As you're probably aware, Florida is hot. Most of Florida really doesn't have "seasons." Down south they have "my face is melting" and "oh, it'll take me 20 minutes to get a sunburn" as their seasons. Way up here in the panhandle, just south of the Georgia border we actually have something more akin to seasons. It's not like up north, north, though. Our fall basically just means that there's much less humidity and the temps are only gonna reach 85-88. The mornings, though, are quite awesome. we'll get down in the lower 70's.
We have 3 DK9s. A short, stocky, blind dachshund; a mutt we were told was lab-border collie mix; and a Great Pyrenees. The GP is a 120 lbs. giant, white, hair-shedding, lovable fluff ball. When we adopted her nearly 11 years ago, we had no idea what we were getting into...I mean, the interwebs explained to us that she wasn't going to be an obedient dog, so we knew that much. But, we didn't think about the mountains of hair she would shed in a week or the fact that afternoon walks in the summer just wouldn't be any fun for her. I've tried to be the dog owner that walks there dogs for a good hour every day (except the little dachshund, and hour of walking for her is roughly the equivalent of you or I running a marathon). I learned during the first year of having the GP that walking her after work in the summer was pretty mean. She didn't lay down and collapse in neighbors yards, but her tongue would become roughly as wide as my wife's Kia Soul as she panted her way through the walk. I decided that subjecting her to that was more akin to punishment than it was enjoyable for her. So, the dog-walking was switched to before work. Ever since, I've been getting up at 5 a.m. to walk the big dogs. I think they've enjoyed not being subjected to the summer heat...and I've learned to love that early morning solitude.
For years, the walk was a half mile loop to the west of my house; then, just before the intersection of the street before my street, at a storm drain, we'd turn for a three-quarters of a mile loop to the south. Sometimes, we'd zig-zag up and down a couple of side streets to add a little extra if they were feeling it.
The years have gone by and the girls have gotten older. The GP has developed arthritis; and it's slowed her down quite a bit. I talked to her doctor about walking her, and he still wants her walking as much as she wants to. He said to just let her dictate the walks. The lab mix, though, is still strong and happy. Most of the time now, the GP will continue to head towards home; but, sometimes, she'll stop at the storm drain just before the intersection where we've turned onto the south loop for the last decade. She'll either start pulling that direction or she'll just stop and look, apparently longing for the days gone by when she would walk and sniff her way around that loop, before deciding to continue towards the house. On the days that the GP goes home early, the lab mix and I head back out, after dropping the GP off at the house, for a brisk walk on the south loop.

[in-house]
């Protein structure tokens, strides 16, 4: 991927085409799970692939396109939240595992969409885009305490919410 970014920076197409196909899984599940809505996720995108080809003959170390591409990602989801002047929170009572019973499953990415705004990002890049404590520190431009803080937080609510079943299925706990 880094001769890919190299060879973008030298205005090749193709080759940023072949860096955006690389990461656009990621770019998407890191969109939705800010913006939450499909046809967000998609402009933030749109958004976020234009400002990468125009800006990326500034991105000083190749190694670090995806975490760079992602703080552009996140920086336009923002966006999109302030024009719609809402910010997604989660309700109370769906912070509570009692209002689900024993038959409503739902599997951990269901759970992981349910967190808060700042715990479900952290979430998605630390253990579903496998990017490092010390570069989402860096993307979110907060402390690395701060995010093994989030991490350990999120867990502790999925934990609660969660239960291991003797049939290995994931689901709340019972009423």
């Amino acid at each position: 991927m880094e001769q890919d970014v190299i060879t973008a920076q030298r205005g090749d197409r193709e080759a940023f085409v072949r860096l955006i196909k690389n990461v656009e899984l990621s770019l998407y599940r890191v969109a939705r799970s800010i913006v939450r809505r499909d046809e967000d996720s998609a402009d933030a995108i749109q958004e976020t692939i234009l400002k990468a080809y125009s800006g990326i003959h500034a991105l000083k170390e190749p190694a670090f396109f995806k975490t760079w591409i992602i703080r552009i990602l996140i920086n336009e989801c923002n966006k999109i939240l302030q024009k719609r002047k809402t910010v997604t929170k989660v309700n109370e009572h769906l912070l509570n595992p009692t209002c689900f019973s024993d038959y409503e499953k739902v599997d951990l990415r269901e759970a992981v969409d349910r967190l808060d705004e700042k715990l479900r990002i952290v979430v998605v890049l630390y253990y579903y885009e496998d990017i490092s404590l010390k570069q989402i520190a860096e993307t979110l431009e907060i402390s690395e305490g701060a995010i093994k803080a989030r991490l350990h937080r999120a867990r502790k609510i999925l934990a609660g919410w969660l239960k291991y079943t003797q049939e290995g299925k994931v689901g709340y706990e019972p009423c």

This week has seen a return to fall for us. It's been warm, but comfortable, in the afternoons and nowhere near as humid as it has been for the last several months. The mornings have been gorgeous, with a refreshing breeze. The skies have been clear and the stars beautiful. The other day, the GP wanted to turn towards the south but I was in too much of a rush to be able to take the extra time. I stopped, petted her head, and promised that, if she felt like it, I would take her to do that loop before the end of the week. I was sad that I didn't have the time to do that extra loop with her.
It was pretty again this morning and I spent most of the loop going to the west looking at the skies, wondering, thoughts wandering, and letting the DK9s walk and sniff 'til their hearts were content. As we made our way back toward the house, we arrived at that storm drain and stopped. She sniffed her usual spot right next to it as I stood and watched. She pulled at the leash, wanting to cross to the south loop and I smiled.
The three of us wandered slowly around that loop, I enjoyed the stars and the breeze and they enjoyed walking, sniffing, and just being dogs. When we approached the street that we normally turn on to do our zig zag, the GP gently pulled that direction. I let her slowly, gently lead the way. The first part up that street is a pretty steep uphill, especially for her now. But, she continued to slowly climb it; content with her pace. As we made our way back up our street, she slowed. It wasn't that pained, lumbering slowing down that she does as she nears the end of what she can do for that day. She was dilly-dallying, hoping to extend the time that we could be outside.
As I left to come to work, I told my wife that she had done the whole walk. She knows when we're talking about her, and she lifted her head to listen. She smiled a tired, but content smile and laid her head back down on the flloor. It was a good morning.